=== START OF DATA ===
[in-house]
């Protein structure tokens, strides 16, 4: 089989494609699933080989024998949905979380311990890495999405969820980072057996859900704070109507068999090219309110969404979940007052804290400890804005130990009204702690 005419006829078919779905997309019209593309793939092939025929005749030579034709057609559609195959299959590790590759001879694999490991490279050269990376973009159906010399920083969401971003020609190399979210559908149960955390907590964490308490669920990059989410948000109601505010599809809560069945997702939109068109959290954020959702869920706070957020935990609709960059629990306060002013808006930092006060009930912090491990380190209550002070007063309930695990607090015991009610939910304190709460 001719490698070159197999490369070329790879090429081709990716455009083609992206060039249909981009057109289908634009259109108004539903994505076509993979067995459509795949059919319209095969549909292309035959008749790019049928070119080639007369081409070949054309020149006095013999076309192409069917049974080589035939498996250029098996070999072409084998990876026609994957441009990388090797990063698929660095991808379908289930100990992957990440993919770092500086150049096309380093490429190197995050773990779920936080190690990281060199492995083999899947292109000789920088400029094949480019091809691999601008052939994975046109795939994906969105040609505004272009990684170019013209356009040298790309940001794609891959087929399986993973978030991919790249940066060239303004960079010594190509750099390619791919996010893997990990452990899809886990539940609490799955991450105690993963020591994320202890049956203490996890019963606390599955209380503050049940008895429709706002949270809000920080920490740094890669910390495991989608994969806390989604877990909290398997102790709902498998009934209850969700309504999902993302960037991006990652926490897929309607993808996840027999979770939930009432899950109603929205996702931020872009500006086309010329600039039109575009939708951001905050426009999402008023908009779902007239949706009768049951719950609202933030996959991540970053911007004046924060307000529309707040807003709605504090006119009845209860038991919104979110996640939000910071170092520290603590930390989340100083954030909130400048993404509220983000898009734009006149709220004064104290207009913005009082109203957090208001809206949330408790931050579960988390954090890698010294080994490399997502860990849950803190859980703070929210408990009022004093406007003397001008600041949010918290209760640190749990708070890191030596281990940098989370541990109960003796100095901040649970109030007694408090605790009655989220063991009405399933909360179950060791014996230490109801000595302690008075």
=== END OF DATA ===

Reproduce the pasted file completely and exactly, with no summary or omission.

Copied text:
[in-house]
């Protein structure tokens, strides 16, 4: 089989494609699933080989024998949905979380311990890495999405969820980072057996859900704070109507068999090219309110969404979940007052804290400890804005130990009204702690 005419006829078919779905997309019209593309793939092939025929005749030579034709057609559609195959299959590790590759001879694999490991490279050269990376973009159906010399920083969401971003020609190399979210559908149960955390907590964490308490669920990059989410948000109601505010599809809560069945997702939109068109959290954020959702869920706070957020935990609709960059629990306060002013808006930092006060009930912090491990380190209550002070007063309930695990607090015991009610939910304190709460 001719490698070159197999490369070329790879090429081709990716455009083609992206060039249909981009057109289908634009259109108004539903994505076509993979067995459509795949059919319209095969549909292309035959008749790019049928070119080639007369081409070949054309020149006095013999076309192409069917049974080589035939498996250029098996070999072409084998990876026609994957441009990388090797990063698929660095991808379908289930100990992957990440993919770092500086150049096309380093490429190197995050773990779920936080190690990281060199492995083999899947292109000789920088400029094949480019091809691999601008052939994975046109795939994906969105040609505004272009990684170019013209356009040298790309940001794609891959087929399986993973978030991919790249940066060239303004960079010594190509750099390619791919996010893997990990452990899809886990539940609490799955991450105690993963020591994320202890049956203490996890019963606390599955209380503050049940008895429709706002949270809000920080920490740094890669910390495991989608994969806390989604877990909290398997102790709902498998009934209850969700309504999902993302960037991006990652926490897929309607993808996840027999979770939930009432899950109603929205996702931020872009500006086309010329600039039109575009939708951001905050426009999402008023908009779902007239949706009768049951719950609202933030996959991540970053911007004046924060307000529309707040807003709605504090006119009845209860038991919104979110996640939000910071170092520290603590930390989340100083954030909130400048993404509220983000898009734009006149709220004064104290207009913005009082109203957090208001809206949330408790931050579960988390954090890698010294080994490399997502860990849950803190859980703070929210408990009022004093406007003397001008600041949010918290209760640190749990708070890191030596281990940098989370541990109960003796100095901040649970109030007694408090605790009655989220063991009405399933909360179950060791014996230490109801000595302690008075």